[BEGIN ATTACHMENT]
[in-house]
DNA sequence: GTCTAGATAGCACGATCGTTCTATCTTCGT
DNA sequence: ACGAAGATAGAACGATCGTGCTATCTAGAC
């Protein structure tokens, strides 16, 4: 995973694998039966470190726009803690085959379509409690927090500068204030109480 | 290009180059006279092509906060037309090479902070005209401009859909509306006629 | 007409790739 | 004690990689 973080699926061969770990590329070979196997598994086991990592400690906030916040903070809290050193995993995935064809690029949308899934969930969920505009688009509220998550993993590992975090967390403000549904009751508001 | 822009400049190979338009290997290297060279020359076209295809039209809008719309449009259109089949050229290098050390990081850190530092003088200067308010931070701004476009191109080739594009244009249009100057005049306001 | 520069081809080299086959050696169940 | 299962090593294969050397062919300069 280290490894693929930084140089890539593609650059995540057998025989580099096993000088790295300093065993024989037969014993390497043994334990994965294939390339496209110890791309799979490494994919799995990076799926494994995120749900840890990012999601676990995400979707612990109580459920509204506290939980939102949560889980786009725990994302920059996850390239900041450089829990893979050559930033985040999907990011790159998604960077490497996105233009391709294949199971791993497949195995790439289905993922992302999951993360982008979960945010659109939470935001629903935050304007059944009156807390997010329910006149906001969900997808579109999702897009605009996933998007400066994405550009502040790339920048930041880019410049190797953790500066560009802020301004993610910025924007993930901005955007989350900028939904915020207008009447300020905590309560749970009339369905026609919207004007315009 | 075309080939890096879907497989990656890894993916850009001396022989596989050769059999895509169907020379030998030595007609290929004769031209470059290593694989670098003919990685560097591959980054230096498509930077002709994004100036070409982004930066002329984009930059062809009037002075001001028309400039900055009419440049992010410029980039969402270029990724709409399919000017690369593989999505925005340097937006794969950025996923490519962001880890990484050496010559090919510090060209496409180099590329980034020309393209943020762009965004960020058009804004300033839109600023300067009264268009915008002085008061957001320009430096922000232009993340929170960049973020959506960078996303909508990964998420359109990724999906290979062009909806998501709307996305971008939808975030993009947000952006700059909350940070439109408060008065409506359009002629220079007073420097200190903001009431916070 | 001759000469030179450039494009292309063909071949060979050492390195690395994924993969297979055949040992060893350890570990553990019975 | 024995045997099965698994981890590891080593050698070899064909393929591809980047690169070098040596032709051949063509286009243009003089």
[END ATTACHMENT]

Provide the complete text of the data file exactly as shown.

[in-house]
DNA sequence: GTCTAGATAGCACGATCGTTCTATCTTCGT
DNA sequence: ACGAAGATAGAACGATCGTGCTATCTAGAC
């Protein structure tokens, strides 16, 4: 995973694998039966470190726009803690085959379509409690927090500068204030109480 | 290009180059006279092509906060037309090479902070005209401009859909509306006629 | 007409790739 | 004690990689 973080699926061969770990590329070979196997598994086991990592400690906030916040903070809290050193995993995935064809690029949308899934969930969920505009688009509220998550993993590992975090967390403000549904009751508001 | 822009400049190979338009290997290297060279020359076209295809039209809008719309449009259109089949050229290098050390990081850190530092003088200067308010931070701004476009191109080739594009244009249009100057005049306001 | 520069081809080299086959050696169940 | 299962090593294969050397062919300069 280290490894693929930084140089890539593609650059995540057998025989580099096993000088790295300093065993024989037969014993390497043994334990994965294939390339496209110890791309799979490494994919799995990076799926494994995120749900840890990012999601676990995400979707612990109580459920509204506290939980939102949560889980786009725990994302920059996850390239900041450089829990893979050559930033985040999907990011790159998604960077490497996105233009391709294949199971791993497949195995790439289905993922992302999951993360982008979960945010659109939470935001629903935050304007059944009156807390997010329910006149906001969900997808579109999702897009605009996933998007400066994405550009502040790339920048930041880019410049190797953790500066560009802020301004993610910025924007993930901005955007989350900028939904915020207008009447300020905590309560749970009339369905026609919207004007315009 | 075309080939890096879907497989990656890894993916850009001396022989596989050769059999895509169907020379030998030595007609290929004769031209470059290593694989670098003919990685560097591959980054230096498509930077002709994004100036070409982004930066002329984009930059062809009037002075001001028309400039900055009419440049992010410029980039969402270029990724709409399919000017690369593989999505925005340097937006794969950025996923490519962001880890990484050496010559090919510090060209496409180099590329980034020309393209943020762009965004960020058009804004300033839109600023300067009264268009915008002085008061957001320009430096922000232009993340929170960049973020959506960078996303909508990964998420359109990724999906290979062009909806998501709307996305971008939808975030993009947000952006700059909350940070439109408060008065409506359009002629220079007073420097200190903001009431916070 | 001759000469030179450039494009292309063909071949060979050492390195690395994924993969297979055949040992060893350890570990553990019975 | 024995045997099965698994981890590891080593050698070899064909393929591809980047690169070098040596032709051949063509286009243009003089």